The two key concepts in play were the supremacy of the Rule of Law, and the separation of governmental powers. In Medaeval times in England, The monarch made, executed, and judged violations of the law, but was not subject to it; this was the concept of Absolute Monarchy, where all political power was invested in a single individual. Over time, the elected body, in this case, Parliament, made and repealed law. However, significant in this process was the establishment of the Rule of Law, which meant no one, not even the monarch, was exempt. The aforementioned events of Magna Carta (1215) and Glorious Revolution (1688) signify in the first case the legislative power to enact and repeal law, and in the second the Rule of Law, from which no one is exempt. These two key concepts also provided the foundation for the establishment of governance in the US.
Overall, the story here is that the nobles and parliament of England gradually took more and more power away from the monarchy. The most important events in this process would be A) forcing King John to sign the Magna Carta and B) the Glorious Revolution.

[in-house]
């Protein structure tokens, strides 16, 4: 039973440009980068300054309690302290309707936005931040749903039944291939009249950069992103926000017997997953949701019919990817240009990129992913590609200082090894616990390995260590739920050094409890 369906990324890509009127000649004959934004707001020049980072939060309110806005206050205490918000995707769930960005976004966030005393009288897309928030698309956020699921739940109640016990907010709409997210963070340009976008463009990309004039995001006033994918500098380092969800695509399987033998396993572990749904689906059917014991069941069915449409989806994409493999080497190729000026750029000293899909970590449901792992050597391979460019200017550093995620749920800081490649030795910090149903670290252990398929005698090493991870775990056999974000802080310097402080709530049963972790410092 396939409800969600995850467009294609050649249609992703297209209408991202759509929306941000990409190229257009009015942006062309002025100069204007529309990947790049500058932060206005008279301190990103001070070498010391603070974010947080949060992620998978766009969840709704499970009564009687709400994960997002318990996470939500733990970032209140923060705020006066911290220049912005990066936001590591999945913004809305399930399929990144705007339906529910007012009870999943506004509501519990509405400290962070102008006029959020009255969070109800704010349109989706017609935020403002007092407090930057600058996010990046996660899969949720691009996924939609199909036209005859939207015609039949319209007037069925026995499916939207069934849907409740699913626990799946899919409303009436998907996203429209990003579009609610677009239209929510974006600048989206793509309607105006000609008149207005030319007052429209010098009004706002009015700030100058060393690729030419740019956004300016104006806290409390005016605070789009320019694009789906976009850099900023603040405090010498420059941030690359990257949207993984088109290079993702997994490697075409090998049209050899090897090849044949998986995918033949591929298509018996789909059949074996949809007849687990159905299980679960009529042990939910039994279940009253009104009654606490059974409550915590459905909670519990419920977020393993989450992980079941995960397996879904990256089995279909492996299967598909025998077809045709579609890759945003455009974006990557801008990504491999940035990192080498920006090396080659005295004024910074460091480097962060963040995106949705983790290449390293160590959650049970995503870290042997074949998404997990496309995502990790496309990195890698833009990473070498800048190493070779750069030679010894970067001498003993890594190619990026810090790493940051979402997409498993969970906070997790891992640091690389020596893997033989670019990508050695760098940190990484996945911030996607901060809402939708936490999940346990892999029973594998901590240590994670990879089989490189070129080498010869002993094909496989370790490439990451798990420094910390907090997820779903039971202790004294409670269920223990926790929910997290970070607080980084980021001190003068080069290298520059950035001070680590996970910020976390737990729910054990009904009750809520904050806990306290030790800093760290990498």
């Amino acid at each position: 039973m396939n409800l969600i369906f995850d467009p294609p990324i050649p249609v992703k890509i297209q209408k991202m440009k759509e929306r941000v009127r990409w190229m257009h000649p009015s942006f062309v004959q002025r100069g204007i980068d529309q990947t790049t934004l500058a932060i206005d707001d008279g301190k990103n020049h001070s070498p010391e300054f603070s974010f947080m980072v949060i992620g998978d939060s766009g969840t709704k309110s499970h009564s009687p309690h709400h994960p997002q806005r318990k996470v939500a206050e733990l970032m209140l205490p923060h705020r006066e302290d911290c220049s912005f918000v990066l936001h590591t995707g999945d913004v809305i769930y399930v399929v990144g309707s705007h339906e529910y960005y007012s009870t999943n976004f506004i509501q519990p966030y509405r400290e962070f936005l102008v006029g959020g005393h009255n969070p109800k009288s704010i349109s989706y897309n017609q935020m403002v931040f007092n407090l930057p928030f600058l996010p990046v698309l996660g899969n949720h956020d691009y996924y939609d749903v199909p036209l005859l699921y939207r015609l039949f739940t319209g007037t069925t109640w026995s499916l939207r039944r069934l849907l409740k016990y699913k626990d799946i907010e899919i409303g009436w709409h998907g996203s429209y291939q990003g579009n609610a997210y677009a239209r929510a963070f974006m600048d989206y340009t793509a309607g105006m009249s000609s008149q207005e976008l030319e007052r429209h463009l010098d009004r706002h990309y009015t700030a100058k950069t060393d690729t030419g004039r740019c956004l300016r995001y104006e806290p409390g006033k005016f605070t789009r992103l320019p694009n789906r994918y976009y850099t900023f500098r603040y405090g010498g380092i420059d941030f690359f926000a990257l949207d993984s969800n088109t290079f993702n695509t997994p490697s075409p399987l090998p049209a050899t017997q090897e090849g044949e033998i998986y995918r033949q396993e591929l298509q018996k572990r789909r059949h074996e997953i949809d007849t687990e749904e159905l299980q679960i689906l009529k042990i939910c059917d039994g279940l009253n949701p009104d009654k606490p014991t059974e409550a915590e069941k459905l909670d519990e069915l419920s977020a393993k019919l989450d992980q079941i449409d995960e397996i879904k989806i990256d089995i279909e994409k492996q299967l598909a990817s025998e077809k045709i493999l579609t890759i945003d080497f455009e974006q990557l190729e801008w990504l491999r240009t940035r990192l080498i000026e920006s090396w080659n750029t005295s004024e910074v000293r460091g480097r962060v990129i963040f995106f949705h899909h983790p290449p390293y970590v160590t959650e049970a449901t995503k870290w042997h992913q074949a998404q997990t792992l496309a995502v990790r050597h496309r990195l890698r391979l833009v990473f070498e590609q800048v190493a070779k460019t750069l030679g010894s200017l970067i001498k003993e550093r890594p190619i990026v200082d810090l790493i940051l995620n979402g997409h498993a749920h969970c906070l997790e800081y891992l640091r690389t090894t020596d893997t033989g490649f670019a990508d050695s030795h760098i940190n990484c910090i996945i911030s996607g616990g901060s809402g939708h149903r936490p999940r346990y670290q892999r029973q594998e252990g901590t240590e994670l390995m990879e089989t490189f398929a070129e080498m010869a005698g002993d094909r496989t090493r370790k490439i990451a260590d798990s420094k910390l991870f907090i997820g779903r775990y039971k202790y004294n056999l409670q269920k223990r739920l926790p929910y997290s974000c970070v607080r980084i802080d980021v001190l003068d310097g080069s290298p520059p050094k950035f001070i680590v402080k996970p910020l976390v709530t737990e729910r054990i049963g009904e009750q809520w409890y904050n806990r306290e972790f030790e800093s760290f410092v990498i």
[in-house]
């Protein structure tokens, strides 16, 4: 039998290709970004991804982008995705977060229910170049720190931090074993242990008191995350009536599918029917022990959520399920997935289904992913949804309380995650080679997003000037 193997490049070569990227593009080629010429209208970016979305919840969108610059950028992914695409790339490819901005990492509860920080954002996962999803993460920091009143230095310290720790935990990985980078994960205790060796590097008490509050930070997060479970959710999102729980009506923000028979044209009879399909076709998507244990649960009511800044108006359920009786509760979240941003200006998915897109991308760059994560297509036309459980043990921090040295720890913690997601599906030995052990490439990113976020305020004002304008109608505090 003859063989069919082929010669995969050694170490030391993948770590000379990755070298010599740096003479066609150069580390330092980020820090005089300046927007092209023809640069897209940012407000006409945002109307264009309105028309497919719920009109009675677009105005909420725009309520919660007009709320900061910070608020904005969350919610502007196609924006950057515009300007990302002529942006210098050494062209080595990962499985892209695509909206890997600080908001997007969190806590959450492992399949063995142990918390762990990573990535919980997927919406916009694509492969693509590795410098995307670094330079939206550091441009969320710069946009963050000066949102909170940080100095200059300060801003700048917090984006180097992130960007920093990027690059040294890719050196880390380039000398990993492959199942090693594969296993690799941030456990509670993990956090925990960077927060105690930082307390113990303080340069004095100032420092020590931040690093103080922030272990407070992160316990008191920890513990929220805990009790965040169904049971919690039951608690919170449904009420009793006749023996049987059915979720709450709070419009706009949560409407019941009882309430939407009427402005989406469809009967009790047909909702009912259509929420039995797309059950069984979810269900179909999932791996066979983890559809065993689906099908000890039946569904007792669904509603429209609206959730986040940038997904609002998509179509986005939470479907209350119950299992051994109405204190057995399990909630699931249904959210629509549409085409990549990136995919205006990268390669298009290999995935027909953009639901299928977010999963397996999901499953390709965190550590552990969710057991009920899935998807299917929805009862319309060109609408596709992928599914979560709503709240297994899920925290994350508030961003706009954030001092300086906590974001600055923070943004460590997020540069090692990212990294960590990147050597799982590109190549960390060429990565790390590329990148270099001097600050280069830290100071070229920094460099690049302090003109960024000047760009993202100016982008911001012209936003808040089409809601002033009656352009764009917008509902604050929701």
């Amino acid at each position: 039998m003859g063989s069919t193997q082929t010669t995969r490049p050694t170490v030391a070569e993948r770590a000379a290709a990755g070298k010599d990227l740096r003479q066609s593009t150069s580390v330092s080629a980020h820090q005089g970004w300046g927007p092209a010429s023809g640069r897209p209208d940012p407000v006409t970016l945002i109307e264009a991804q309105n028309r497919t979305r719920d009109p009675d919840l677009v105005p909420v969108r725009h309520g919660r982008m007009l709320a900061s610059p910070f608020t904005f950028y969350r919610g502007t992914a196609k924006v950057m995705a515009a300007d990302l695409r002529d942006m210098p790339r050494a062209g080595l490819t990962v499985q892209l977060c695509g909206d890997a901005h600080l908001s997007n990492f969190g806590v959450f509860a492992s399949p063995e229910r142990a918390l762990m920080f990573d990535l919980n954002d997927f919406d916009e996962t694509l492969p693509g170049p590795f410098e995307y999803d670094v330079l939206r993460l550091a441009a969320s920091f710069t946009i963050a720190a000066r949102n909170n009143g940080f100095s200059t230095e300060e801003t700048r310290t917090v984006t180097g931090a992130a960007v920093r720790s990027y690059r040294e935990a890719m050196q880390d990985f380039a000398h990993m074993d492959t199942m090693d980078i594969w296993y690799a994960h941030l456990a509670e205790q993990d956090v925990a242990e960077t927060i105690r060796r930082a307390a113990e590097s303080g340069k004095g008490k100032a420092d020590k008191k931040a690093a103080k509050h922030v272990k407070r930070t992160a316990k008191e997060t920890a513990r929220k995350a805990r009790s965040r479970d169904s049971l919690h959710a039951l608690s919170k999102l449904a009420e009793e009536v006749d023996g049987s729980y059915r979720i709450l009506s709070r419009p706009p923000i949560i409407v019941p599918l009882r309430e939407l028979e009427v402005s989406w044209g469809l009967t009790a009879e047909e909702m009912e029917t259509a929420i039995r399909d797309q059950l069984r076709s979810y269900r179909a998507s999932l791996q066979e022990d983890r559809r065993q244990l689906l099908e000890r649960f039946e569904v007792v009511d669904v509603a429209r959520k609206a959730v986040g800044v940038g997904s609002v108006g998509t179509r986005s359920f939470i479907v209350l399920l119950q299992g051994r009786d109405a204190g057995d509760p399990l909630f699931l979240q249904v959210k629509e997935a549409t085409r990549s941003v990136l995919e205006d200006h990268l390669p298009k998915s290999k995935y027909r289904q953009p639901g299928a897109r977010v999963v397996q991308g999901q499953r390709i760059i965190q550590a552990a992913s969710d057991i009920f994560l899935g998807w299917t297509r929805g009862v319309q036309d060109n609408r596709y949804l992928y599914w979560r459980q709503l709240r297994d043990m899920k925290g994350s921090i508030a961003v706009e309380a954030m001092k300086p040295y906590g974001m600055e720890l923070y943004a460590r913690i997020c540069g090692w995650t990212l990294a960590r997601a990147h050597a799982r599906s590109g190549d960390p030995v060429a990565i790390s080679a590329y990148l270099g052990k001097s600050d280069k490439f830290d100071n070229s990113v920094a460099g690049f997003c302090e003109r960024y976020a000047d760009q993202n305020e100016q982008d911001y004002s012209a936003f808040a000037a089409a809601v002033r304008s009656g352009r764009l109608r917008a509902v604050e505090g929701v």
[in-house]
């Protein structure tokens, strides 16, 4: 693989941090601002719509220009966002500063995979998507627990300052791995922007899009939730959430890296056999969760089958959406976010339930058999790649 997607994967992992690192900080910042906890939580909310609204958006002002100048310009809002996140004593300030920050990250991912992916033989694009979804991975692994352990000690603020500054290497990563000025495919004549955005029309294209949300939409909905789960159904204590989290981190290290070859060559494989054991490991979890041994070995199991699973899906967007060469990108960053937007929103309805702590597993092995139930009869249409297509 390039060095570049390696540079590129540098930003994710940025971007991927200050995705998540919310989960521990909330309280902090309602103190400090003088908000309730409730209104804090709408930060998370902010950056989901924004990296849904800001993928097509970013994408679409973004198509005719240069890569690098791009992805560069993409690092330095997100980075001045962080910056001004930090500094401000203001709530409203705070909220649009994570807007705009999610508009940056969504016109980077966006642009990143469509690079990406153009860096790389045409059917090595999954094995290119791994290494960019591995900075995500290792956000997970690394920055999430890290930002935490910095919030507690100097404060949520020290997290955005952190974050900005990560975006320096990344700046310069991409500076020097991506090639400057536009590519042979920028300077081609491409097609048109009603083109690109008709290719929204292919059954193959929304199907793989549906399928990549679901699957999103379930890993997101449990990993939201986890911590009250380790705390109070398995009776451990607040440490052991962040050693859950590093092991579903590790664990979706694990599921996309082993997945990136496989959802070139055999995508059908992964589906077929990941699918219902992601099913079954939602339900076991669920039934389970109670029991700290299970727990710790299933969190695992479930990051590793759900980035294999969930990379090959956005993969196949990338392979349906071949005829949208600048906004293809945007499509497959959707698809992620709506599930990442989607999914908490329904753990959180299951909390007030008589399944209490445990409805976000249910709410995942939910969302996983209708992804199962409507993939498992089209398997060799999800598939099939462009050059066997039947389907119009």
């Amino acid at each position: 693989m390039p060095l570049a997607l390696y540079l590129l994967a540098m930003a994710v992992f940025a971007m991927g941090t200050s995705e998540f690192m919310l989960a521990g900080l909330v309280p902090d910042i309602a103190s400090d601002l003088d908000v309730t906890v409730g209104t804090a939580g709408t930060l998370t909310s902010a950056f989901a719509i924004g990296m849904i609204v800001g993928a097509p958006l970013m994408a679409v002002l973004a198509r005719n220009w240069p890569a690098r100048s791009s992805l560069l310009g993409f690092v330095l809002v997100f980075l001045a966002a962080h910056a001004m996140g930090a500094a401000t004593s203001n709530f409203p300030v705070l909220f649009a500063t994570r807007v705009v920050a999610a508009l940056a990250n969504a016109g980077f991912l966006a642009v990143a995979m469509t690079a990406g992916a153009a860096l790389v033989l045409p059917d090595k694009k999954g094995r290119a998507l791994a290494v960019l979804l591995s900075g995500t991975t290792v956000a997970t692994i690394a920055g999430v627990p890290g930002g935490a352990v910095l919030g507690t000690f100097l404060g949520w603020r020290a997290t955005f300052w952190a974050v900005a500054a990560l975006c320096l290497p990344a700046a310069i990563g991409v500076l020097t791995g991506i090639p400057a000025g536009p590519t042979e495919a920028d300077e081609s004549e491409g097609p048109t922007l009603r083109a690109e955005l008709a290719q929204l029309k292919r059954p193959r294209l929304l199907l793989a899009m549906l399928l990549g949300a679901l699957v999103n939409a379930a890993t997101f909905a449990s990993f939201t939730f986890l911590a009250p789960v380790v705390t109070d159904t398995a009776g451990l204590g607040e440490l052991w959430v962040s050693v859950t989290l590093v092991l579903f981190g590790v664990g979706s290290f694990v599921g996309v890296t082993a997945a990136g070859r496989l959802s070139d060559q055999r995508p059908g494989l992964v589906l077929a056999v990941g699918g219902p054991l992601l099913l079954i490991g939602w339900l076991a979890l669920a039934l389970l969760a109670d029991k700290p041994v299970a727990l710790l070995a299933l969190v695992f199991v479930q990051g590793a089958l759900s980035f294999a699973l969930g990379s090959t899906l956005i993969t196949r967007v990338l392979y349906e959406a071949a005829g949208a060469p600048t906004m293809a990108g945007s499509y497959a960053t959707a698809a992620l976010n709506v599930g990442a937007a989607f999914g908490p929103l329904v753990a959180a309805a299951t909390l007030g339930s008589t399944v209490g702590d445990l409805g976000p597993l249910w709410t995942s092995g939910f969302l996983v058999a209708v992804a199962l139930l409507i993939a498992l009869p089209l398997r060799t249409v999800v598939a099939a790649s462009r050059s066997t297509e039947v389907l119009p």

What these things (and the process in general) did for the evolution of democracy is a couple of things. First, it gave the world the idea of a limited executive that had to share power with a legislature. Second, it gave the world the idea of written statements of rights that the people had and constraints on the power of government.
That's the very short answer -- the long version requires many books...
Though powerful democratic government existed in parts of India more than 2000 years ago, this form of government had become practically extinct subsequently. The roots of resurgence of Democracy and its development in the form we are familiar with today can be traced back to the events in England in early thirteenth century, involving struggle between King John of England and Barons. This struggle led to signing of Magna Carta by King John on June 15, 1215, which marks the first step towards establishment of constitutional power in England. These developments in England later became model to be followed by many other countries for establishing democratic governments.